Meat and Ronnie gave me my first lessons in skiing parallel too (as opposed to snowplow), and this gave me (barely) enough control and (way too much) speed to be able to zip down the mountain making some truly…unique maneuvers.
I had so much fun, I eventually forgave them for their wtf teaching method.

Once I could ski at a level near theirs, we needed to add some tricks,
like the Daffy, and the Backscratcher

I've done this! And landed well!

I've done this! The landing was hilarious. And painful.

Now, my wife (the most wonderful girl in the universe) and I try and go skiing at least once a year. I taught her the basics, and she very wisely (and relationship savingly) decided to take a real lesson. She gets better every year. And so do I.

Looking back over this, I think the most important part of learning to ski is to do it because it’s fun, and you want to enjoy it.
Otherwise, you’ll end up with blue legs, or a belly full of ice, or a broken rib (that one really sucked, but I skied the rest of the day anyway), and no big stupid grin to show for it.

Bought these after I knew how to use them. They were great, but their time has passed...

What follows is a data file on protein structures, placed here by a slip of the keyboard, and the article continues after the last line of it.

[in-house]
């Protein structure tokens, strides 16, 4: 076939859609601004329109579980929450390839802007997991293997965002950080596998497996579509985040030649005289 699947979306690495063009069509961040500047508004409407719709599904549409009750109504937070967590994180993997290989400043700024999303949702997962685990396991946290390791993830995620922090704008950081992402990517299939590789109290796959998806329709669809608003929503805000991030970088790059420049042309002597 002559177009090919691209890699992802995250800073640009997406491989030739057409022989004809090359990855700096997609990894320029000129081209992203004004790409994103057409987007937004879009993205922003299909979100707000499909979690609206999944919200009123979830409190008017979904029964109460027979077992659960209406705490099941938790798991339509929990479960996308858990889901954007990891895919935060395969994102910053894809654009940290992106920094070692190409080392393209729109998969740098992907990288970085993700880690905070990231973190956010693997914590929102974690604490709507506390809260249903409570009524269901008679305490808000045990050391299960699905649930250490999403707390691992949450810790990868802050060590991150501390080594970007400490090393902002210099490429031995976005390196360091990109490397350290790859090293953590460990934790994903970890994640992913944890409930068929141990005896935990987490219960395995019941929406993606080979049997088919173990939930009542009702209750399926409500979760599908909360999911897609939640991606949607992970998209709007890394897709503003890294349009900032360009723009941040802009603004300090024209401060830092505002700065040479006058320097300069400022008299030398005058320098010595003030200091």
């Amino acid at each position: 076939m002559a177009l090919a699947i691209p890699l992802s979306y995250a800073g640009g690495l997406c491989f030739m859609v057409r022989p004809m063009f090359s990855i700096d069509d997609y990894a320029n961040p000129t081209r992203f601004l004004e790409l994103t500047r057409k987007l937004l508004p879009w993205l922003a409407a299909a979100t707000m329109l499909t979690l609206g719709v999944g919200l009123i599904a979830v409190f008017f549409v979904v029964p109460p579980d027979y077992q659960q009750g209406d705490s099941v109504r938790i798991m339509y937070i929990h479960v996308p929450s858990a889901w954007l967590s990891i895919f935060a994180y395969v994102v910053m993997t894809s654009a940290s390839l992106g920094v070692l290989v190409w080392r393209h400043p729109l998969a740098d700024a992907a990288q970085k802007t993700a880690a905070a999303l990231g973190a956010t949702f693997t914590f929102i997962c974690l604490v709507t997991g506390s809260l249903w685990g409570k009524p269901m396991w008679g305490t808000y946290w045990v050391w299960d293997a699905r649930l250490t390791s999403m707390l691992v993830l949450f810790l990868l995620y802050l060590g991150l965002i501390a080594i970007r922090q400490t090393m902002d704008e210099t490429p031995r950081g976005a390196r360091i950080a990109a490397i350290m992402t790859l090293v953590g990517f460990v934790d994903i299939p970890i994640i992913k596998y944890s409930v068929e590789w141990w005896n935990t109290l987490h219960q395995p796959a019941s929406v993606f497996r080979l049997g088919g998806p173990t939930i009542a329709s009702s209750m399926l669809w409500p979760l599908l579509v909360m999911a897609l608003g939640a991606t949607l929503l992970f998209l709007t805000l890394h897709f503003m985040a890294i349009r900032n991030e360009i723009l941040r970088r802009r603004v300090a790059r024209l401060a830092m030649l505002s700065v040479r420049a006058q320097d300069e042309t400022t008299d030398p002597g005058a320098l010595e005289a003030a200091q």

Now if you’ll excuse me, I think I’ll go see what lift tickets will be this season, and try on my ski hat…

Yes, I do wear it in public. Sometimes, I even wear it to work.

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On Blogging


Today’s Music: The Wombats

Over at Smart Boy Designs, Christian Hollingsworth did a survey, asking “Why Do You Blog?”. He profiled several bloggers, and there answers were quite interesting, as were the comments.
They ranged from altruistic – “I want to help people with whatever it was that I’ve also gone through”, to more self serving – “I think I can make a living at this”, self-help – “I can become a better writer by blogging and practicing my craft”, to a host of other reasons.
It’s worth checking out.
I myself follow several blogs – John Scalzi (observations about everything), The Bloggess (can’t be described. Just go check it out.), Old Dog, New Tits (very entertaining about a woman researching breast implants, with occasional interruptions form the rest of the universe), Old Jules (also commenting on anything and everything, in a very laid back style. And lately, with lots of limericks).
Each of these blogs is different. Each wants readers and comments. I think each, without readers and comments would still be posted to regularly by the authors.
See, everyone has something to say. Everyone has thoughts or ideas they want to shout out to the universe.
So do I. That’s why I’m here. The universe, being what it is, really doesn’t care. But that’s not really the point, is it?
I’ll publish this entry, I’ll flog it on twitter.
I’ll comment in other blogs, where hopefully the comment will be relevant and clever enough to make it’s readers curious enough about me to draw them here.